News and Tribune

July 1, 2013

Pump station repairs again to come before Jeffersonville city council

By BRADEN LAMMERS
braden.lammers@newsandtribune.com

JEFFERSONVILLE —

A resolution tabled by the Jeffersonville City Council six times will again come before the city’s fiscal body.

The Jeffersonville-Clarksville Flood Control District has been seeking a $7.5 million bond to repair the Cane Run and Mill Creek pump stations, but action on seeking the bond has been on hold since February.

The city council has asked Mayor Mike Moore to come to a council meeting and explain his vote against seeking the bond that he made at an August flood control district meeting before they approve a resolution to seek the money. After requests were made to attend several meetings, Moore attended a February city council meeting to answer questions, but they were never asked. Moore left the meeting before the agenda reached the mayor’s comment section, and City Council President Connie Sellers refused to hear Moore’s comments until they reached his portion of the agenda.

Throughout the mayor and council’s back-and-forth, a watershed study was being conducted to help answer specifics on what should be done to repair or replace the two pump stations. The watershed study was going to help determine the design of the pump stations, answer which homes will be affected by the work to the pump stations and would offer an estimate of the costs to seek the bond to those homeowners affected.

 

WATERSHED RESULTS

Questions that were to be answered by the stormwater study were how deep to place the pumps that will help mitigate flooding and how big the pumps should be to handle flooding concerns.

The need to repair the two pump stations became more evident after flooding in April 2011, but it has been a project that has been discussed since the 1960s.

With the watershed study returned, some answers were revealed Monday. One change in the project is that only the Cane Run pump station will be repaired.

“The watershed study kind of revealed that Cane Run was the point that we needed to address, as opposed to Mill Creek,” said Tim Hauber, Clarksville town councilman and joint flood control board member.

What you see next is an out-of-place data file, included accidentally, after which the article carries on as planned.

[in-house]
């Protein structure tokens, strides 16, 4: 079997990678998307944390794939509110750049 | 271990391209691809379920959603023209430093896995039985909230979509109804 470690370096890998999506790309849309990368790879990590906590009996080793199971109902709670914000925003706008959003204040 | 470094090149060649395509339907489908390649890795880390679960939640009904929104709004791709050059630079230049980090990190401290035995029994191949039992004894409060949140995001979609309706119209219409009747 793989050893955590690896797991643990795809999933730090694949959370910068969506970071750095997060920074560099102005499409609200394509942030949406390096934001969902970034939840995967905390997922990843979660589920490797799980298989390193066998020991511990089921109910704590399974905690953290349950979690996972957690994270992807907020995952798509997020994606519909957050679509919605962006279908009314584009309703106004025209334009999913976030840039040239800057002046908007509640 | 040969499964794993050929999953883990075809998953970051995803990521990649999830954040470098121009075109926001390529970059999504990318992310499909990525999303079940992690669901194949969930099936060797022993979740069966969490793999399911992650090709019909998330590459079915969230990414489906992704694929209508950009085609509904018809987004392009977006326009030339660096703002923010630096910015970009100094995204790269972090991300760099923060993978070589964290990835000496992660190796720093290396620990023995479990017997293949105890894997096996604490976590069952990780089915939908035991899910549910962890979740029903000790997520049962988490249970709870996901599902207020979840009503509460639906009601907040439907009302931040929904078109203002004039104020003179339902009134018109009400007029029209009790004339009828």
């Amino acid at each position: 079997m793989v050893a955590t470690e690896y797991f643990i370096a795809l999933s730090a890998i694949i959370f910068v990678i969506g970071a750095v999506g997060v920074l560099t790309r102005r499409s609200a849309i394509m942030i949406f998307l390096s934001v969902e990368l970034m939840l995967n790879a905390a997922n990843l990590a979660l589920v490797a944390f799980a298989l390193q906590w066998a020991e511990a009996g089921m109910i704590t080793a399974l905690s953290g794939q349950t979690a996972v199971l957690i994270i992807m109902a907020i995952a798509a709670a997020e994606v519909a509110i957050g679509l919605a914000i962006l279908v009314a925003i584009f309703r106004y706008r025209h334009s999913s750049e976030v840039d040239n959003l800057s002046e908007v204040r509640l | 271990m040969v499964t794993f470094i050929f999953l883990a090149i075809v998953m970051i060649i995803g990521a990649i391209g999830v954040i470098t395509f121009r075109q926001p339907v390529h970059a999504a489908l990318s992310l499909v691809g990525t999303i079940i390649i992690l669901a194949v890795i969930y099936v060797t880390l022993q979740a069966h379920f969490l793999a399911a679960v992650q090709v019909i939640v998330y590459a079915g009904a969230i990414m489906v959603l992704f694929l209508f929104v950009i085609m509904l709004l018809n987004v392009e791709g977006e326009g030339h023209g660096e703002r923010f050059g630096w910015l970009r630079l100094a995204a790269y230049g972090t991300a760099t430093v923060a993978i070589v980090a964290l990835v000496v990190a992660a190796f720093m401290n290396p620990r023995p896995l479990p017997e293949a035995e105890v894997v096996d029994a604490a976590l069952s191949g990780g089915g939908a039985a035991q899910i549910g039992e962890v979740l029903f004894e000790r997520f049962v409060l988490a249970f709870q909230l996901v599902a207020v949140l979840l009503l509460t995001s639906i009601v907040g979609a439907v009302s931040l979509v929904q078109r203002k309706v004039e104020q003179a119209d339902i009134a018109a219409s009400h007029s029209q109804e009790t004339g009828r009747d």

He said in order to fix the Mill Creek pump station, the flood control district would eventually have to seek another bond. When that will take place, however, is unknown.

“It doesn’t have to happen quickly right now,” Hauber said. “If we tried to do them both, we’d have to do a referendum.”

Clarksville Stormwater Director Tom Clevidence agreed.

“The effects of flooding along Mill Creek are not as immediate and as far-reaching as the Cane Run Creek,” he said.

The plan determined would be to lower the Cane Run pump station 3 to 6 feet, which will provide some relief to flooding in the area, said Jorge Lanz, president of Jacobi, Toombs and Lanz, Inc.

The Clarksville Town Council approved its resolution to allow the joint flood control district to seek the bond at its meeting Monday.

 

RETENTION POND

Part of the plan that has also been a point of contention between Moore and the council is the installation of a retention pond near Eighth Street and Indiana Avenue. The retention pond would direct water to the 10th Street pump station, or it would overflow into Cane Run.

“Our position is ... this does not take care of the entire problem, but it certainly would help,” Lanz said. “All of that runoff, and let’s face it, some combined sewage that was stored on top of the streets would have been stored in the pond. I think it would definitely improve,” Lanz said of the flooding Wednesday.

With the heavy rains Wednesday, Moore again raised calls to see the retention pond get built at the city’s redevelopment commission meeting.

The redevelopment commission agreed to send a letter to the Jeffersonville city council asking them to support getting started on a drainage pond near Indiana and Ohio avenues and Seventh Street, but not without debate.

At least two members of the redevelopment commission spoke out against having the redevelopment commission fund the retention basin with tax-increment financing money.

“I have no problem with supporting corrections downtown, it doesn’t belong at this table,” said Redevelopment Commissioner James Lake. “It’s a drainage board issue, the drainage board needs to address it.”

But Moore argued that the retention basin does affect redevelopment in Jeffersonville.

“It’s going to have a huge impact on tax dollars coming into the city of Jeffersonville,” he said. “I don’t know how anybody on this board can ignore the significance of what the downtown flooding has done to the businesses in downtown Jeff. I think it is shameful that the residents’ needs are being ignored for political games here. To say the drainage problems down there have nothing to do with redevelopment is a ludicrous statement.” 

Redevelopment Commissioner Rob Stevens agreed with Lake and said it was a drainage issue.

“I don’t want anybody’s home to flood ... but I still don’t think that’s a redevelopment project,” he said. “I’m not playing a game, I just don’t think it is.”

The redevelopment commission agreed to send the letter by a vote of 3-2, with Lake and Stevens voting against, 

A joint meeting will be held between the city council and the joint flood control board at 6 p.m. Monday, July 1, in the mayor’s conference room in Jeffersonville City Hall, 500 Quartermaster Court.